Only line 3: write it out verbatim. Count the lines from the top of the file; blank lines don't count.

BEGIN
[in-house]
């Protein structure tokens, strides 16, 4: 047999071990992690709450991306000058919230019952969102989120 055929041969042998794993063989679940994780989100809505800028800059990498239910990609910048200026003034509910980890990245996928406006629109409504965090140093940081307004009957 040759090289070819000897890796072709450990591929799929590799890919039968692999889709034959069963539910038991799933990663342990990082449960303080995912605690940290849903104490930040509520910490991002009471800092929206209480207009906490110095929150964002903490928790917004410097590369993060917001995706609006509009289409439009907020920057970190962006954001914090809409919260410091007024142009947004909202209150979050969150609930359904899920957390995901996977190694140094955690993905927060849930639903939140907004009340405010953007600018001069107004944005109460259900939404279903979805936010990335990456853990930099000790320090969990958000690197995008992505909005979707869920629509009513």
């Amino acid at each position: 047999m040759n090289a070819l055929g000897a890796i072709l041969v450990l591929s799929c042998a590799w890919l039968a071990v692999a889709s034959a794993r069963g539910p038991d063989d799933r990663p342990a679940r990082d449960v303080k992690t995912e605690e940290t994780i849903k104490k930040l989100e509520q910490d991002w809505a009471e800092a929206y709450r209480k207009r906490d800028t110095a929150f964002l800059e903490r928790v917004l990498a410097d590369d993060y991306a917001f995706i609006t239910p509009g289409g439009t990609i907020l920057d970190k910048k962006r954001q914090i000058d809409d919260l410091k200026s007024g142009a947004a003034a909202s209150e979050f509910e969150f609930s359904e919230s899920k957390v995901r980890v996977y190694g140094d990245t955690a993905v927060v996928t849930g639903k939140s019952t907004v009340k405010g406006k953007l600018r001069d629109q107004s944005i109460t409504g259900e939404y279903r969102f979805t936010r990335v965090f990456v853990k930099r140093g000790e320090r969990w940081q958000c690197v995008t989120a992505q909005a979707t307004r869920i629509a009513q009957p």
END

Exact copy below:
């Amino acid at each position: 047999m040759n090289a070819l055929g000897a890796i072709l041969v450990l591929s799929c042998a590799w890919l039968a071990v692999a889709s034959a794993r069963g539910p038991d063989d799933r990663p342990a679940r990082d449960v303080k992690t995912e605690e940290t994780i849903k104490k930040l989100e509520q910490d991002w809505a009471e800092a929206y709450r209480k207009r906490d800028t110095a929150f964002l800059e903490r928790v917004l990498a410097d590369d993060y991306a917001f995706i609006t239910p509009g289409g439009t990609i907020l920057d970190k910048k962006r954001q914090i000058d809409d919260l410091k200026s007024g142009a947004a003034a909202s209150e979050f509910e969150f609930s359904e919230s899920k957390v995901r980890v996977y190694g140094d990245t955690a993905v927060v996928t849930g639903k939140s019952t907004v009340k405010g406006k953007l600018r001069d629109q107004s944005i109460t409504g259900e939404y279903r969102f979805t936010r990335v965090f990456v853990k930099r140093g000790e320090r969990w940081q958000c690197v995008t989120a992505q909005a979707t307004r869920i629509a009513q009957p």